OLYMPIA — Washington State University wants to enroll more students in its engineering courses in Everett if the governor and state lawmakers will provide the money.
And WSU also hopes to receive funding in the next state budget to lease a building, possibly in the city, where students and faculty can one day conduct research in advanced manufacturing.
Those are components of a $5 million initiative embedded in the university’s budget request that went to Gov. Jay Inslee last month. He’ll now consider whether to include it in his proposed 2017-19 spending plan due out in December. WSU will also need to win support from the House and Senate next year.
City leaders said growth in the engineering degree programs will be instrumental in helping meet the demand for engineers from the community’s growing number of aerospace firms.
“To have (WSU) continue to build momentum in those programs is critical,” said Bob Bolerjack, executive director, governmental affairs for the city of Everett.
As proposed, the $5 million would pay to:
add a combined 90 enrollment slots in the mechanical, electrical and software engineering programs at WSU North Puget Sound anchored on the Everett Community College campus;
increase software engineering slots at WSU Vancouver by 26 students per year;
add five new maritime industry electives at WSU Bremerton and offer them to students in Everett and other university campuses;
offer a new professional certificate in supply chain management and logistics to students in Vancouver and Everett;
and secure a building, in partnership with the Port of Everett and City of Everett for the Center for Engineering and Science in Advanced Manufacturing &Materials.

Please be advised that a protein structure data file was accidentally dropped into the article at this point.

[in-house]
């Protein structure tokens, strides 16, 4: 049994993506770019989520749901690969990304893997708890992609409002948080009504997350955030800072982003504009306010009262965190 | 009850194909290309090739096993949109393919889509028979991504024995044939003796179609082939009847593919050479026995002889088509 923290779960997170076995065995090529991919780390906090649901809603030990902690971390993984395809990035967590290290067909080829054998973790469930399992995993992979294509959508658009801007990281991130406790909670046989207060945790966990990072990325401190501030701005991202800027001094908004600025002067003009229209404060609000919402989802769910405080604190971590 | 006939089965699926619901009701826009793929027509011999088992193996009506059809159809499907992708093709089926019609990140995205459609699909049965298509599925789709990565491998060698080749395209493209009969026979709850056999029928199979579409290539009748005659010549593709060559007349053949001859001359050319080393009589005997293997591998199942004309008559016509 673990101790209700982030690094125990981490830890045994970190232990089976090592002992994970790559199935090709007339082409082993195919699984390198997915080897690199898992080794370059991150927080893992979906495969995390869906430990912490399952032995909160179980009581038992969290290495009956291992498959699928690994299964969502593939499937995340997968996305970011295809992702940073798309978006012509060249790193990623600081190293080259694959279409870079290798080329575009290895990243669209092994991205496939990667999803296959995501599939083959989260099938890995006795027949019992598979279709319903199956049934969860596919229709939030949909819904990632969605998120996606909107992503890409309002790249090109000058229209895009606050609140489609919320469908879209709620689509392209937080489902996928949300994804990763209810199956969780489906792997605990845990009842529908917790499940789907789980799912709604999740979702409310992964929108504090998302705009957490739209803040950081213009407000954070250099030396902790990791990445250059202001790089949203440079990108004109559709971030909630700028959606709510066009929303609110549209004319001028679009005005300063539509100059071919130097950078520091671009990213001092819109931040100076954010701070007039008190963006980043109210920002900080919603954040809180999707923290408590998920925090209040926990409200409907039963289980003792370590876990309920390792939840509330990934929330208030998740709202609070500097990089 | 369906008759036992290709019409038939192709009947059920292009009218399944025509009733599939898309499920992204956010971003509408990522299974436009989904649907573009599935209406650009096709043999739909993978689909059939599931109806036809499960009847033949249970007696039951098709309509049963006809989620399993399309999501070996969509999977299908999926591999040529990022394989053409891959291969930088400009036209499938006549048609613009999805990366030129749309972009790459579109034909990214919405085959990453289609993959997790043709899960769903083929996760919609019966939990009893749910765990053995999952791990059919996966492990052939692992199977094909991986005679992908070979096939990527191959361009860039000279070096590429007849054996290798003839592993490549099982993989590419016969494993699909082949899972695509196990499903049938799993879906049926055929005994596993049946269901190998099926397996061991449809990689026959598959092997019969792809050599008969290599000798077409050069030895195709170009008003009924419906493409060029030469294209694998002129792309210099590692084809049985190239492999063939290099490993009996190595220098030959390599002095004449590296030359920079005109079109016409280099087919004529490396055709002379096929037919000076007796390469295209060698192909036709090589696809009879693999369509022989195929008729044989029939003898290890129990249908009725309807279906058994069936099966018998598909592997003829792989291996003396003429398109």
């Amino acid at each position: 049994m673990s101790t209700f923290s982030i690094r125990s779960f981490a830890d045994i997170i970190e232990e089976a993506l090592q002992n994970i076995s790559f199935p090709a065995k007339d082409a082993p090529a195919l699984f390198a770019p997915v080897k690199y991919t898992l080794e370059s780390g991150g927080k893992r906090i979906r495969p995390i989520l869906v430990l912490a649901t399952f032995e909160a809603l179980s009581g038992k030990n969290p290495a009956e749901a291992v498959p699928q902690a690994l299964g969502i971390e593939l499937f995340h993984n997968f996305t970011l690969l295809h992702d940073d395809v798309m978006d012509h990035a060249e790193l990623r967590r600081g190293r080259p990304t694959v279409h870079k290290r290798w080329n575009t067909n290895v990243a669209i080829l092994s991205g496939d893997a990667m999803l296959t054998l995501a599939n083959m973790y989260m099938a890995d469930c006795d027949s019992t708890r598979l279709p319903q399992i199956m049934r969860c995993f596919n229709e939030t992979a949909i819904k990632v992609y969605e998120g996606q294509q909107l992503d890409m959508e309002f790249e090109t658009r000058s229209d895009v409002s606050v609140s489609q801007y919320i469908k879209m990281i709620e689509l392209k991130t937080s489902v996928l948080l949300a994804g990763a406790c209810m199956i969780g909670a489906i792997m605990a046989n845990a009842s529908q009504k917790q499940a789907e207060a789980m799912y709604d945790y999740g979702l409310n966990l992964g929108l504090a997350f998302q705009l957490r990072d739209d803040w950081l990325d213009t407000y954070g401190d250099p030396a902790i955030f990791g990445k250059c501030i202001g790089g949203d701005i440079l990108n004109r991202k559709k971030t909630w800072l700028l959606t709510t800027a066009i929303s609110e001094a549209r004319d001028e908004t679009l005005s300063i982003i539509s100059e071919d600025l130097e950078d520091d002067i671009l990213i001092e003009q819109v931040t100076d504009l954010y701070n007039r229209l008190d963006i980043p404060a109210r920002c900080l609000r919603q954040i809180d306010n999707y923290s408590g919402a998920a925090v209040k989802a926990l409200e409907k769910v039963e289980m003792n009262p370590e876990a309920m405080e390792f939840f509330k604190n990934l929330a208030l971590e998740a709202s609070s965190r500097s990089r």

If funding is provided, WSU would be looking to expand enrollment in its engineering degree offerings in Everett for the first time since it settled in the city in 2012.
That year, it began offering a mechanical engineering degree through the University Center, a WSU-managed collaboration of public and private colleges on the EvCC campus. The university added programs in electrical engineering in 2014 and software engineering in 2015.
Creation of the supply chain management certificate would be the first non-degree program offered in Everett, said Chris Mulick, WSU’s director of state relations.
And the center is envisioned as a future incubator of innovation by bringing students, faculty and those in the private sector together on projects.
“The approach at CESAMM will develop technical expertise and theoretical understanding through hands-on, experiential, project- and studio-based learning and, when possible, with a customer-based focus,” university officials wrote in the budget request.
They also penciled in $2.1 million for operating and maintaining the future home of WSU North Puget Sound and the University Center now under construction.
The four-story, 95,000-square-foot structure is getting built in the north corner of the College Plaza parking lot on North Broadway and Tower Street. It is across the street from the main Everett Community College campus.
Work is expected to finish in time for the start of the 2017 school year.
Jerry Cornfield: 360-352-8623; firstname.lastname@example.org. Twitter:@dospueblos.
Talk to us
- You can tell us about news and ask us about our journalism by emailing email@example.com or by calling 425-339-3428.
- If you have an opinion you wish to share for publication, send a letter to the editor to firstname.lastname@example.org or by regular mail to The Daily Herald, Letters, P.O. Box 930, Everett, WA 98206.
- More contact information is here.